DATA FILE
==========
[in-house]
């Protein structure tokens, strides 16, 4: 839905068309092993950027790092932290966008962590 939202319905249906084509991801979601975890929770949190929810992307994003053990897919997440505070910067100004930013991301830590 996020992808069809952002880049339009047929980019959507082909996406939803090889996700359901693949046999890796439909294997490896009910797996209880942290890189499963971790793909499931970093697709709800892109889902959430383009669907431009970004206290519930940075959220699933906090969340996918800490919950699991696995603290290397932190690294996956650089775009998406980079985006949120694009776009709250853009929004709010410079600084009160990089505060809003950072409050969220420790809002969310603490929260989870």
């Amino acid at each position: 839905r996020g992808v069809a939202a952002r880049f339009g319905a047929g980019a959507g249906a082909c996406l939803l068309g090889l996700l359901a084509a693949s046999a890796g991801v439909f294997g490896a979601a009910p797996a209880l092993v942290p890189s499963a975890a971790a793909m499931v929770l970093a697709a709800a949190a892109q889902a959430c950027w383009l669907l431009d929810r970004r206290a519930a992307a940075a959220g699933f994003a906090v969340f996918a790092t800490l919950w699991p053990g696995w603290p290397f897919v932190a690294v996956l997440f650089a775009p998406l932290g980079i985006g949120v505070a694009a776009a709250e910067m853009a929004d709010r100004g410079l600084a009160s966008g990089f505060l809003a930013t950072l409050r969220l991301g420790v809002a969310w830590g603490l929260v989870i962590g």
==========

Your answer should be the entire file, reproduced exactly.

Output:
[in-house]
């Protein structure tokens, strides 16, 4: 839905068309092993950027790092932290966008962590 939202319905249906084509991801979601975890929770949190929810992307994003053990897919997440505070910067100004930013991301830590 996020992808069809952002880049339009047929980019959507082909996406939803090889996700359901693949046999890796439909294997490896009910797996209880942290890189499963971790793909499931970093697709709800892109889902959430383009669907431009970004206290519930940075959220699933906090969340996918800490919950699991696995603290290397932190690294996956650089775009998406980079985006949120694009776009709250853009929004709010410079600084009160990089505060809003950072409050969220420790809002969310603490929260989870």
């Amino acid at each position: 839905r996020g992808v069809a939202a952002r880049f339009g319905a047929g980019a959507g249906a082909c996406l939803l068309g090889l996700l359901a084509a693949s046999a890796g991801v439909f294997g490896a979601a009910p797996a209880l092993v942290p890189s499963a975890a971790a793909m499931v929770l970093a697709a709800a949190a892109q889902a959430c950027w383009l669907l431009d929810r970004r206290a519930a992307a940075a959220g699933f994003a906090v969340f996918a790092t800490l919950w699991p053990g696995w603290p290397f897919v932190a690294v996956l997440f650089a775009p998406l932290g980079i985006g949120v505070a694009a776009a709250e910067m853009a929004d709010r100004g410079l600084a009160s966008g990089f505060l809003a930013t950072l409050r969220l991301g420790v809002a969310w830590g603490l929260v989870i962590g």